Hooks’ mobility and her confidence continued to improve. The SCU staff held spa and hair days for her, and they would bring her clothes and shoes to motivate her. One pair of shoes, in particular, served as Hooks’ motivation throughout her stay at SCU. 

“Katie has her eye on this one pair of tennis shoes and kept telling us that, once she left the SCU, she was going to get this pair of shoes,” said Jeff Hatcher-Fagan, a lead occupational therapist in the SCU. “The entire unit told her that, if she worked with rehab and continued with her routine, they would get her these shoes when she graduated, and when she graduated, that is exactly what we did. We focused on being there for her not only physically but spiritually as well.”  

“Each step she took was like a leap of faith”

The day Hooks took her first step on her own was a transformational moment in Hooks’ journey in the SCU. 

909BCE5D B661 448F AA3A A0B7D3EDE6B2(Photo provided by Katie Hooks)“Each step she took was like a leap of faith,” Fagan said. “When she realized that she could take a step on her own, that is all it took to motivate her to push through the rest of her therapy. Through the Special Care Unit, we could collectively get together and cheer her on one step at a time. It’s all about crawling before you walk. She took a couple of steps forward and a couple of steps back; but in time, she was able to get better.”  

Through this experience, Hooks recognized her ability to do the things she wanted to do and decided to pursue a career in the medical field. After a long road to recovery, Hooks’ life is returning to what it was before her flare-up. Her muscle strength, skin texture and joint flexibility have returned to normal, and she no longer requires supplemental oxygen. She will start respiratory school in the fall at Jacksonville State University with hopes to become a respiratory therapist at UAB one day.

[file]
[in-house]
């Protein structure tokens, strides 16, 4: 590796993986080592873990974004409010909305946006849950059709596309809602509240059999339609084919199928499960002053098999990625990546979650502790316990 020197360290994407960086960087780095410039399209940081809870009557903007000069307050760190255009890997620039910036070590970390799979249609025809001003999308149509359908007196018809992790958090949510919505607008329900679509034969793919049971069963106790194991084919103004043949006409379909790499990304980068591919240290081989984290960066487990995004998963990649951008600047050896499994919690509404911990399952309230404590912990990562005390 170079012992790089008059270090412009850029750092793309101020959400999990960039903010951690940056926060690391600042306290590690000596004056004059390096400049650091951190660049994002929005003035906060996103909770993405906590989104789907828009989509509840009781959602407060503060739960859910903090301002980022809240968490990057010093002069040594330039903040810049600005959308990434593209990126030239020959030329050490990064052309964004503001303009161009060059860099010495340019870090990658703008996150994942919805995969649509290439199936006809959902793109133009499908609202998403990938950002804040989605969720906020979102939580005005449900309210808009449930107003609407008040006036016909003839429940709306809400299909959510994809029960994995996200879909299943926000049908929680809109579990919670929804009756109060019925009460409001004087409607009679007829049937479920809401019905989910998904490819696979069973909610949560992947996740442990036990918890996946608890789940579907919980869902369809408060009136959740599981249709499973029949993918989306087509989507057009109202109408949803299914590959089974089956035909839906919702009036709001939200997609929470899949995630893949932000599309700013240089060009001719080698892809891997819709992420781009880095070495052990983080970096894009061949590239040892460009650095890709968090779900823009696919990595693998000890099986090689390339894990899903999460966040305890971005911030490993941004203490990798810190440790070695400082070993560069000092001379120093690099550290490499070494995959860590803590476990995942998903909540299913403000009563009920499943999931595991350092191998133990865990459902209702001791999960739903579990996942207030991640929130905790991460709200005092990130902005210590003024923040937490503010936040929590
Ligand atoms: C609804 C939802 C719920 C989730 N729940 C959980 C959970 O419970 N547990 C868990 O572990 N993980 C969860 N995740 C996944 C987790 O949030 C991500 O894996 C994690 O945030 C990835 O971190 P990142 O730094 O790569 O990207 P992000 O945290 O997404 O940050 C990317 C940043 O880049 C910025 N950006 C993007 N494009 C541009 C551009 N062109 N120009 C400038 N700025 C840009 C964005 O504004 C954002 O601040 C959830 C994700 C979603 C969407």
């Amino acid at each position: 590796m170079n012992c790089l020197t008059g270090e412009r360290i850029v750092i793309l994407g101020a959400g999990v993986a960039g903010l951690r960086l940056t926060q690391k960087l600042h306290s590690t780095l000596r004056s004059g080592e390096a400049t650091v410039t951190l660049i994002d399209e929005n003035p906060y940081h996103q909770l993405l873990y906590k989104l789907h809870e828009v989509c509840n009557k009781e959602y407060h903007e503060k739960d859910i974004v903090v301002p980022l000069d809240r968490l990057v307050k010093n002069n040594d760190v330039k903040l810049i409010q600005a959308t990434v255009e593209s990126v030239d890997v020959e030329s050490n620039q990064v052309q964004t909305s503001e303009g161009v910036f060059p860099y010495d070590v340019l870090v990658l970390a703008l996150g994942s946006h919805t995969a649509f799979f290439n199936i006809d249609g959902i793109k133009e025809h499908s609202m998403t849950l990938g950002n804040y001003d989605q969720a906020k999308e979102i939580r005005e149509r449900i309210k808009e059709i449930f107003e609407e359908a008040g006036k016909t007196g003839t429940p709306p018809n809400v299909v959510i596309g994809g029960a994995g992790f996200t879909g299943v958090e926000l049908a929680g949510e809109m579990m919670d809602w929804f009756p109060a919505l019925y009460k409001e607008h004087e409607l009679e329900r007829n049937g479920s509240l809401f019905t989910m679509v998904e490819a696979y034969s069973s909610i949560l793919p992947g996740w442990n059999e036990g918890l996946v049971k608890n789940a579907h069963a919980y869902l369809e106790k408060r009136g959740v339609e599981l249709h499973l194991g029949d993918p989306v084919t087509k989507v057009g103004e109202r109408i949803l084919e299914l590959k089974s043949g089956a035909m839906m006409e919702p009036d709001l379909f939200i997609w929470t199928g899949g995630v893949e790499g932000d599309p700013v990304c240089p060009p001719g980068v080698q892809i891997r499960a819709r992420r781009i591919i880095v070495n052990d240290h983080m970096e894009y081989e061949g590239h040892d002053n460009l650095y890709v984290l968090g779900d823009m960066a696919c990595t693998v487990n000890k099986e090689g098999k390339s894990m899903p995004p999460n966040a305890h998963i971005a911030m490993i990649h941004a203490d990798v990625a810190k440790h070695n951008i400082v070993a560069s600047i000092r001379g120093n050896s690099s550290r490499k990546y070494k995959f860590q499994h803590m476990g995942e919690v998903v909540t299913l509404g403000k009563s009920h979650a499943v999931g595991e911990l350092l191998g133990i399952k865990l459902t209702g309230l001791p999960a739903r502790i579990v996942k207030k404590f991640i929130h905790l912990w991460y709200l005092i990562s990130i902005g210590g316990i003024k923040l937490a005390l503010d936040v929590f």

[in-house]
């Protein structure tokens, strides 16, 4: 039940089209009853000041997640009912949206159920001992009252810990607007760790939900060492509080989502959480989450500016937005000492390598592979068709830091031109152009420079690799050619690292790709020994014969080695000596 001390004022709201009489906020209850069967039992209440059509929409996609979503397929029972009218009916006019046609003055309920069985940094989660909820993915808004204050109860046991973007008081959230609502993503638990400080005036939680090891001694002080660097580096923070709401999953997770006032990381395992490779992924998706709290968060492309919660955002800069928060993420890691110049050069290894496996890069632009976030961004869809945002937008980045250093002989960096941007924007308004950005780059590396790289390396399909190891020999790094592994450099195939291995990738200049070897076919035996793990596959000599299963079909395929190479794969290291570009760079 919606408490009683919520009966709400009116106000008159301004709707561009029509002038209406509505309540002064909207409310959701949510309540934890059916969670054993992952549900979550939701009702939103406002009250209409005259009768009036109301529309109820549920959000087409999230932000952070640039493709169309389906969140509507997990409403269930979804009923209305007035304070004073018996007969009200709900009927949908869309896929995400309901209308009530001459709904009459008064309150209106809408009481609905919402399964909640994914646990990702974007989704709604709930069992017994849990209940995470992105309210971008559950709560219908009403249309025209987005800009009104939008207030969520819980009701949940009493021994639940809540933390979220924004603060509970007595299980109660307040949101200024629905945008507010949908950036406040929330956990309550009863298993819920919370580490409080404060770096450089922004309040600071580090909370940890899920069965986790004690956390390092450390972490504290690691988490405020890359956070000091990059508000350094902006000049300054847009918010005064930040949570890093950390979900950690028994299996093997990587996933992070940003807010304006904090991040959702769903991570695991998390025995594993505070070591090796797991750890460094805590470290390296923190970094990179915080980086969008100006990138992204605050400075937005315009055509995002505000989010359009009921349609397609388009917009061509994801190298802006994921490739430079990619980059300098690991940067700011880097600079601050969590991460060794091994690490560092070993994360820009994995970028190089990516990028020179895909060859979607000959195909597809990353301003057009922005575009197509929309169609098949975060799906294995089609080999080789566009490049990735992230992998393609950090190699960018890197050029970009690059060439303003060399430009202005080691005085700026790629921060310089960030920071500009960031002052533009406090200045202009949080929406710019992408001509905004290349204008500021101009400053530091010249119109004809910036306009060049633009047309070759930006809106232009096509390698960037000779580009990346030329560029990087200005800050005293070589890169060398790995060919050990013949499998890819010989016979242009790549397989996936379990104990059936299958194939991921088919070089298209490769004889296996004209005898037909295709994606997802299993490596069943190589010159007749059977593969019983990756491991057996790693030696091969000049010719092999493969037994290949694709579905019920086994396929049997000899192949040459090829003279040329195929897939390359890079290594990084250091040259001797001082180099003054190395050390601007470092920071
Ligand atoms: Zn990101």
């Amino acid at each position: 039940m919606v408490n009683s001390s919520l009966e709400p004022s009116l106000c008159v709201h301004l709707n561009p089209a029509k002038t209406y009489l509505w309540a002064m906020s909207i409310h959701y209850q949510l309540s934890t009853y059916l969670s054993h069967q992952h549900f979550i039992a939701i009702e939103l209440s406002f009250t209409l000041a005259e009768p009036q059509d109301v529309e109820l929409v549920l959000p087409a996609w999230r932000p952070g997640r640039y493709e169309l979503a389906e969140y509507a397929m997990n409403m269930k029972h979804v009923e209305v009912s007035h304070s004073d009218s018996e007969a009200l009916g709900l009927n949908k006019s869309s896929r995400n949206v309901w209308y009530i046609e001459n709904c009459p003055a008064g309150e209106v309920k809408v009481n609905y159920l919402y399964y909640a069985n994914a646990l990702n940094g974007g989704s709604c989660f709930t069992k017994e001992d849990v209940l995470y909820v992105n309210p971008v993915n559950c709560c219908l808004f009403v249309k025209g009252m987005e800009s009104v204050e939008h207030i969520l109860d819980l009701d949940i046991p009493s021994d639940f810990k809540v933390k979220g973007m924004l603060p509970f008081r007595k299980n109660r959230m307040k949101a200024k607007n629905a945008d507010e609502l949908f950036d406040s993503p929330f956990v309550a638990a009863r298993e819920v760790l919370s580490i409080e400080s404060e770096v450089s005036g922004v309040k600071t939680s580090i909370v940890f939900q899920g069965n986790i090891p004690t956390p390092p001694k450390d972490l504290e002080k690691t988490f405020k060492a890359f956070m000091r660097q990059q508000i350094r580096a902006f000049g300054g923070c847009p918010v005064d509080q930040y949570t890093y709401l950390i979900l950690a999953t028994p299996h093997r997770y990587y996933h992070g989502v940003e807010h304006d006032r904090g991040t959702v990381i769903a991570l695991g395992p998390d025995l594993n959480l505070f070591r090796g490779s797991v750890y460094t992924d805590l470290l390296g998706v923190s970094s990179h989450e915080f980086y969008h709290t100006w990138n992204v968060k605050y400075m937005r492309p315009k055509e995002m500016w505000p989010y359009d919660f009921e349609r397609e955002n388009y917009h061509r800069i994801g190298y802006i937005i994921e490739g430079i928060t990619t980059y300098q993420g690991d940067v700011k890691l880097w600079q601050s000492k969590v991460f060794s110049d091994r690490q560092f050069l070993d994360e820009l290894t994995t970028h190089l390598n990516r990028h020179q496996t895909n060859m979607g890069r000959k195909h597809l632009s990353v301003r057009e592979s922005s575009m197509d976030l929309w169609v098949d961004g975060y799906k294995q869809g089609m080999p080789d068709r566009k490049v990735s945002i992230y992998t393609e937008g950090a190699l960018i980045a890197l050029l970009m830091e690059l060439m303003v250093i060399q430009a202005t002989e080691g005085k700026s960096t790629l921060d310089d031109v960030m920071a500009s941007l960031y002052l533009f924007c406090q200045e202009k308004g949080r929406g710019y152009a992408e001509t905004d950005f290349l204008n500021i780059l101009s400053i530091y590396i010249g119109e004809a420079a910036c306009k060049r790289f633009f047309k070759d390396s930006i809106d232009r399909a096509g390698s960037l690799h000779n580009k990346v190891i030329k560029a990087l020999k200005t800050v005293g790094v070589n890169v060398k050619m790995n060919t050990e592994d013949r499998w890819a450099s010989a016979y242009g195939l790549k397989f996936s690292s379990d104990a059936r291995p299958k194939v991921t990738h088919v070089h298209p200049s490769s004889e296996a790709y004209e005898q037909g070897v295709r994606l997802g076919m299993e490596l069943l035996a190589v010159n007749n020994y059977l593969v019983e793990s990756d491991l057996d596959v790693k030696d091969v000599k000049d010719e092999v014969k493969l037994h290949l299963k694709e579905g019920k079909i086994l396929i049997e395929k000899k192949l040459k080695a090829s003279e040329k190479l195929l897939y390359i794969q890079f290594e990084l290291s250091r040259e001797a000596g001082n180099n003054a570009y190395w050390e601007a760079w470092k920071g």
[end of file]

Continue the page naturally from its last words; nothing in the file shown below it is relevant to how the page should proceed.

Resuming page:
“I want to use my experience to help others in a similar situation,” Hooks said. “If I did not have the people in the SCU continuing to encourage me every day, I do not know where I would be today. I want to help those who may be going through a similar situation. One day, they can look back and see how far they made it, and all of the difficulty will be worth it.”

“One of the best parts about Katie’s recovery was not only seeing her regain her independence, but it was also finding out that, through her illness, she found her purpose and her way,” Patterson said. “One thing we wanted her to take from this experience is that she can use everything she has been through to lift others and be there for others like we were able to be there for her. She created a new chapter here. She learned how to reinvent herself through this process, and it was truly an honor to get to walk with her through her recovery.”